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Degree Programs

To request course information, please complete this form. You may receive information from just one program, or several. Before making decisions about your future, compare programs carefully.

Think about what career is best suited for you, and where you want to study. Request more information now.
To request course information, please complete this form. Before making decisions about your future, compare programs carefully.

Think about what career is best suited for you, and where you want to study. Request more information now.
To request course information, please complete this form.

Think about what career is best suited for you, and where you want to study. Request more information now.

Request program information directly from the college or university that is hosting each class. You may be able to receive degree credit for the courses you take online, so be sure to inquire. You should take your courses from a school that employers will recognize.



College Credit

College credit is the standard measurement of a student’s academic competency. Essentially, it represents how much effort you, the student, put into a single course over a semester. This effort is most often represented by hours of work. You must complete 120 college credits to earn a bachelor’s degree. That’s about 40 classes, which most people assume you can complete in 4 years.

A bachelor’s degree is a highly-structured form of study. Most colleges want to ensure their students have a good foundation in the liberal arts while also covering the major you’ve chosen in greater depth. General education requirements exist in order to maintain a broad education. Colleges may require you to take up to 60 credits of low-level courses spanning a variety of general subjects. While you get to choose which choose which specific courses you take, you must pick from within your college’s requirements. On the other hand, the free electives you choose are drawn from available courses within other departments. Generally, many of these courses will be upper-level courses and more time-consuming than the rest of your bachelor’s degree.

One of the best ways to save money on college is by transferring credit. There’s a myriad of ways to earn college credit that will save you thousands of dollars on your degree. Community college, CLEP, DSST, and affordable online courses are just a few examples. But even if you’re not trying to save money on your degree, if you’re simply considering switching colleges, understanding how degrees are structured will help you when earning college credit.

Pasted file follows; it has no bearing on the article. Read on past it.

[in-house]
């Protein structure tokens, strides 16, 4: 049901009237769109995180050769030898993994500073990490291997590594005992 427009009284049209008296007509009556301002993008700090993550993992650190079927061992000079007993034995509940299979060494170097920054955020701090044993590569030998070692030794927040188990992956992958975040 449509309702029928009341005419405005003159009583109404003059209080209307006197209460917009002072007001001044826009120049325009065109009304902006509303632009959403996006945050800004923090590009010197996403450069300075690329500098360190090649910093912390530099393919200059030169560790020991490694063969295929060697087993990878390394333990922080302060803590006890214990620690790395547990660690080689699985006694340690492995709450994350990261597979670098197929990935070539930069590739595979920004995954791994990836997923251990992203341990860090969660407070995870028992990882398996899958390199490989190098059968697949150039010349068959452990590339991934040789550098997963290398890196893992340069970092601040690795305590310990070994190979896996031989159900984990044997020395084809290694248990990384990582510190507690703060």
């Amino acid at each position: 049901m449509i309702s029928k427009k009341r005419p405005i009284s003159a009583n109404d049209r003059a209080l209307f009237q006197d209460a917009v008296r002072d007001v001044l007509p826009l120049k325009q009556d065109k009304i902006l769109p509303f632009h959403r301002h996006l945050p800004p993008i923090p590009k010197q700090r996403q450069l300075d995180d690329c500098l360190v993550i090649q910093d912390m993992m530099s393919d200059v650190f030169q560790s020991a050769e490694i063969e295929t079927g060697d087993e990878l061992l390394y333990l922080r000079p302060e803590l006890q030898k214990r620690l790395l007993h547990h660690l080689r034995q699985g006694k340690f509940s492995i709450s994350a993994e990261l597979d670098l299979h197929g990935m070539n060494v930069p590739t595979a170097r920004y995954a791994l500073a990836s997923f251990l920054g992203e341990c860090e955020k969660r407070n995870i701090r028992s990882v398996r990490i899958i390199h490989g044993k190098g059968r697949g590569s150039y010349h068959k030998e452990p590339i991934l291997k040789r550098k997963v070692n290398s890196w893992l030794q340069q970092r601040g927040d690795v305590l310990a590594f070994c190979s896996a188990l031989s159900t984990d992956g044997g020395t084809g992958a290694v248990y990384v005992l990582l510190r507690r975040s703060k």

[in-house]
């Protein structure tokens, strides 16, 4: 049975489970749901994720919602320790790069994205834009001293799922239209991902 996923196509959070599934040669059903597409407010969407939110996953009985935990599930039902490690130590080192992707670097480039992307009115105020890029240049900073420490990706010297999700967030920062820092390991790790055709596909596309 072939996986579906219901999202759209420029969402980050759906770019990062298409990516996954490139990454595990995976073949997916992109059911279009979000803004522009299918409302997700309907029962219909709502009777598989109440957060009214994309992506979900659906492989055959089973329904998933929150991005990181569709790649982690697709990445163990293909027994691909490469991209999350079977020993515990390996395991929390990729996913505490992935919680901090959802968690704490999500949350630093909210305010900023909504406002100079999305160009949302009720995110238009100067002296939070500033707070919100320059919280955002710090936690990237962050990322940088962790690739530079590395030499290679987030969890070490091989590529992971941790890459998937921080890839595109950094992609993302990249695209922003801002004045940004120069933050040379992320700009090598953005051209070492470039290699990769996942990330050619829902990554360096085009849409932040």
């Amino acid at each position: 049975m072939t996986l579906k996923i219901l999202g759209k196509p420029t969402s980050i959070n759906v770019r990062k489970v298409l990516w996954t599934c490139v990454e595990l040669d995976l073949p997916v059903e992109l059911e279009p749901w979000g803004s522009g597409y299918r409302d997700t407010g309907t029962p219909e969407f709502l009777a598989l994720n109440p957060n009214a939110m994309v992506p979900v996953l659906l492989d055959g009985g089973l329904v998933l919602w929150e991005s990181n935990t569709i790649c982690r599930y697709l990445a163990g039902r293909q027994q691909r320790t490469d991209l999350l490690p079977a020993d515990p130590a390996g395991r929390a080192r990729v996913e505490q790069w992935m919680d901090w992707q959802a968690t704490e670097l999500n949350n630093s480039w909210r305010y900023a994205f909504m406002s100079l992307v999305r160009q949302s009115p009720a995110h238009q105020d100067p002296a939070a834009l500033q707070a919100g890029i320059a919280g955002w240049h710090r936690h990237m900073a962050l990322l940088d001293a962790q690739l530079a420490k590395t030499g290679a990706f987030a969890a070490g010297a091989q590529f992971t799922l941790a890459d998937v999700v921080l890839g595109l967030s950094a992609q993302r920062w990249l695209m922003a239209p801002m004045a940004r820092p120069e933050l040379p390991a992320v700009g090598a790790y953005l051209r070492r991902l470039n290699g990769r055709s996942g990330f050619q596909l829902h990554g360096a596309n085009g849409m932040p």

Choosing a Major

There are many factors to be taken into account when choosing a college major. You might pick your major based on your abilities. Understanding what areas you have skills in and which areas could use work is a great way to start the process when choosing a university major. However, don’t discount the fields where you lack ability just yet; you’ll be able to build those up more during your studies. Finally, will you be able to easily and readily find employment in a related field after you earn the degree? Avoid the possible discouragement from employment rejection later on by considering a broad field of study. Employment rates will differ between professionals who enter the workforce with a bachelor's degree and those who go on to earn a master's or other advanced credential.

Alternatively, you may pick your major based on values that you hold. Choosing a major based on your core beliefs can lead to work that is more rewarding and encouraging. However, attending university is a time of experimentation and self-discovery, and most people solidify their values during their college years. At first glance, your passions seem just like interest areas, only stronger. But this is quite an understatement. Passions are areas of deep interest, sure, but they also incorporate your values and abilities into something that becomes a burning, lifelong desire.

Before rushing into your choice of studying business, engineering, or healthcare, look over this long list of alternative, high-paying career paths. Competition for jobs in common, popular fields is intense, leading to many-fold numbers of applicants for the same few available positions, with jobs only going to the top 25% of graduates. This leaves millions of new grads either overqualified or misqualified for the jobs that they eventually settle on, seeing the reality of their situation only after graduation, or already well into their university studies.

Don't be one of them, caught unawares. Choose your career based on research into your personality and what type of work you might enjoy doing. Figure out in advance where you want to fit into society, and how you will specialize. What can you do to set yourself apart from other students when it comes time to get a job, or start your own money-making enterprise or independent service offering?


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